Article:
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Correction of the abnormal mineral ion homeostasis with a high-calcium, high-phosphorus, high-lactose diet rescues the PDDR phenotype of mice deficient for the 25-hydroxyvitamin D-1alpha-hydroxylase (CYP27B1).
Bone 2003; 32(4):332-40BONE

Abstract

Mutations in the 25-hydroxyvitamin D-1alpha-hydroxylase gene (CYP27B1; 1alpha-OHase) cause pseudo vitamin D deficiency rickets (PDDR), while mutations in the vitamin D receptor (VDR) cause hereditary vitamin D resistance rickets. Animal models of both diseases have been engineered. The bone phenotype of VDR-ablated mice can be completely rescued by feeding the animals with a high-calcium, high-phosphorus, high-lactose diet. We have attempted to rescue the PDDR phenotype of mice deficient for the 1alpha-OHase gene by feeding them with the high-calcium diet. The rescue regimen consisted of feeding a diet containing 2% calcium, 1.25% phosphorus, 20% lactose (rescue diet) from 3 weeks of age until sacrifice at 8.5 weeks of age. Blood biochemistry analysis revealed that the rescue diet corrected the hypocalcemia and secondary hyperparathyroidism. Despite the restoration of normocalcemia, 1alpha-OHase(-/-) (and 1alpha-OHase(+/-)) animals fed the rescue diet initially gained weight less rapidly than control mice fed normal mouse chow. Although 1alpha-OHase(-/-) mice fed the rescue diet eventually reached the same weight as control animals, the treatment did not entirely correct bone growth, as femur size remained significantly smaller than that of control. Bone histology and histomorphometry confirmed that the rickets and osteomalacia were cured. The rescue diet also restored the biomechanical properties of the bone tissue within normal parameters. These results demonstrate that correction of the abnormal mineral ion homeostasis by feeding with a high-calcium rescue diet is effective to rescue the PDDR phenotype of 1alpha-OHase mutant mice. This treatment, however, does not appear as effective as 1,25(OH)(2)D(3) replacement therapy since bone growth remained impaired.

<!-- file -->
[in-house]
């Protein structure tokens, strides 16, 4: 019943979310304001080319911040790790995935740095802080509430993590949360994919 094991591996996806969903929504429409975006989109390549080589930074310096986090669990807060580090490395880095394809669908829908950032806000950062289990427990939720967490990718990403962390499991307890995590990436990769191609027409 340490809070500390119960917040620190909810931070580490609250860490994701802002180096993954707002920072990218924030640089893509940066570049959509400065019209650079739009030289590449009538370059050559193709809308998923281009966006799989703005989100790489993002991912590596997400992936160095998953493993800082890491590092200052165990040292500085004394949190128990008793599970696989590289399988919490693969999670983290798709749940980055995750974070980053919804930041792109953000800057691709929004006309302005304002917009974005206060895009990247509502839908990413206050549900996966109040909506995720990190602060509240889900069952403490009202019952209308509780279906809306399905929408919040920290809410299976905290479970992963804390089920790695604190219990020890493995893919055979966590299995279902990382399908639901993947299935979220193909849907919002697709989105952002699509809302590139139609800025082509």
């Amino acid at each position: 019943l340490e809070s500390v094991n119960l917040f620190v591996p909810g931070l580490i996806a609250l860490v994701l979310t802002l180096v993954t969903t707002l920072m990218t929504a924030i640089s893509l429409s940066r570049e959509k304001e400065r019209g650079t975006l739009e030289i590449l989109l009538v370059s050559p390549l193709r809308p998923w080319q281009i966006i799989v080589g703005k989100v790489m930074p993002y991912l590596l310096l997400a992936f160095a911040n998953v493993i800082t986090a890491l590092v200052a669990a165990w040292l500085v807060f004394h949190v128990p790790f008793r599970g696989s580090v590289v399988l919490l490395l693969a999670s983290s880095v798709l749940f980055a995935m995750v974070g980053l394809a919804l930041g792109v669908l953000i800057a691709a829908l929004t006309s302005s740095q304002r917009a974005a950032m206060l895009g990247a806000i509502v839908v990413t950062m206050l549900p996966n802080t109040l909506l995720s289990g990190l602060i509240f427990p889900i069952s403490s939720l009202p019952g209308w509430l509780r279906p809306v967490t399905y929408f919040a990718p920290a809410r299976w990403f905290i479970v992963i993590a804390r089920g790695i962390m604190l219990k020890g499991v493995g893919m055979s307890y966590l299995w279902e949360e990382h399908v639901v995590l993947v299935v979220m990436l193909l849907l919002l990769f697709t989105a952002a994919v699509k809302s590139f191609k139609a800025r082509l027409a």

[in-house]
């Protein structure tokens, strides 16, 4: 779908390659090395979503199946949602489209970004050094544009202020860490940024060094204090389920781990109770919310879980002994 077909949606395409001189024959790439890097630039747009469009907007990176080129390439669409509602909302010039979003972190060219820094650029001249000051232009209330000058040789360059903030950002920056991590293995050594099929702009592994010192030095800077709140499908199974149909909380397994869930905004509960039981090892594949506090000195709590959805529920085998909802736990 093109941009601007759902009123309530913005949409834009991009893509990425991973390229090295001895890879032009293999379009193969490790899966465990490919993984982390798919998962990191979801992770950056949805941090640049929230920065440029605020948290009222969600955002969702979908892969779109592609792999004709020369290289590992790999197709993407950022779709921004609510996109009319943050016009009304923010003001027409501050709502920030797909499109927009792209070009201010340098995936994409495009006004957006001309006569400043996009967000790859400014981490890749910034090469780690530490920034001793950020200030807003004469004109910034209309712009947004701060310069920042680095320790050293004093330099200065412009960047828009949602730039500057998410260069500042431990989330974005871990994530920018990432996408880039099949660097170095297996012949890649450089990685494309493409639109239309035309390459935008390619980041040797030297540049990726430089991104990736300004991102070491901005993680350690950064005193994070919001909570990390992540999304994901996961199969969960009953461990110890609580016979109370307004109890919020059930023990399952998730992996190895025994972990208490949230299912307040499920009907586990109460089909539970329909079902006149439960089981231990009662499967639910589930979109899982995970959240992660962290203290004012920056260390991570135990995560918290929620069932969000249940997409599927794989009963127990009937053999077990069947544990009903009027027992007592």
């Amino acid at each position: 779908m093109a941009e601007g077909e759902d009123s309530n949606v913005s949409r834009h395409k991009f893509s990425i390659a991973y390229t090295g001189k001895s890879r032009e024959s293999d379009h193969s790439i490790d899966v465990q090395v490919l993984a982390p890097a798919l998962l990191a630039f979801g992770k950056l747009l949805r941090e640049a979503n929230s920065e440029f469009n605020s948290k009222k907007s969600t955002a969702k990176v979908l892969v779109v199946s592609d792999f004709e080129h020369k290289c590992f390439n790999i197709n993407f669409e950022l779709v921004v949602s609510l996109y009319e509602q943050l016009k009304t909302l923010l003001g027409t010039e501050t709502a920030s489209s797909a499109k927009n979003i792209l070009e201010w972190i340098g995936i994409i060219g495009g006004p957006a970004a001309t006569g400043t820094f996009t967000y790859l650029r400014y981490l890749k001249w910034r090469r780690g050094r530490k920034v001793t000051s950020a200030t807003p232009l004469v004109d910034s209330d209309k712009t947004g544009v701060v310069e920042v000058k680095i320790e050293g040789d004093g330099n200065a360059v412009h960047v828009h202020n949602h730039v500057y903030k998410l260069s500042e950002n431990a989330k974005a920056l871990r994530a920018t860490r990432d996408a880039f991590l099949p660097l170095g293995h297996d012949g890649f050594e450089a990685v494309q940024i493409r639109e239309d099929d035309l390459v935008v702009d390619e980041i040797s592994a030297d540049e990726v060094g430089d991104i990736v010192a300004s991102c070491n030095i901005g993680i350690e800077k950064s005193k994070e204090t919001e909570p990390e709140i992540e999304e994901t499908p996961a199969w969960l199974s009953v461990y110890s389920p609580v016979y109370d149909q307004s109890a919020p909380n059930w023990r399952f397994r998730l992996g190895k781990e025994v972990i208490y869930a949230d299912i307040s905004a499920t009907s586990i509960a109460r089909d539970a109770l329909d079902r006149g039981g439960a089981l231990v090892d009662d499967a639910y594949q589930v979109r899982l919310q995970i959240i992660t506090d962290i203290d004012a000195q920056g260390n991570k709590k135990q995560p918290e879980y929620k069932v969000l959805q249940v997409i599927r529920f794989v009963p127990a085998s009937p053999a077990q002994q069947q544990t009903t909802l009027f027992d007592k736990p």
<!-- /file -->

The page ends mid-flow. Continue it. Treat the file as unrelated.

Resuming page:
Authors+Show Affiliations

Genetics Unit, Shriners Hospital for Children, Montreal, Quebec H3G 1A6, Canada.No affiliation info availableNo affiliation info availableNo affiliation info availableNo affiliation info available

Pub Type(s)

Comparative Study
Journal Article
Research Support, Non-U.S. Gov't

Language

eng

PubMed ID

12689675

Citation

Dardenne, O, et al. "Correction of the Abnormal Mineral Ion Homeostasis With a High-calcium, High-phosphorus, High-lactose Diet Rescues the PDDR Phenotype of Mice Deficient for the 25-hydroxyvitamin D-1alpha-hydroxylase (CYP27B1)." Bone, vol. 32, no. 4, 2003, pp. 332-40.
Dardenne O, Prud'homme J, Hacking SA, et al. Correction of the abnormal mineral ion homeostasis with a high-calcium, high-phosphorus, high-lactose diet rescues the PDDR phenotype of mice deficient for the 25-hydroxyvitamin D-1alpha-hydroxylase (CYP27B1). Bone. 2003;32(4):332-40.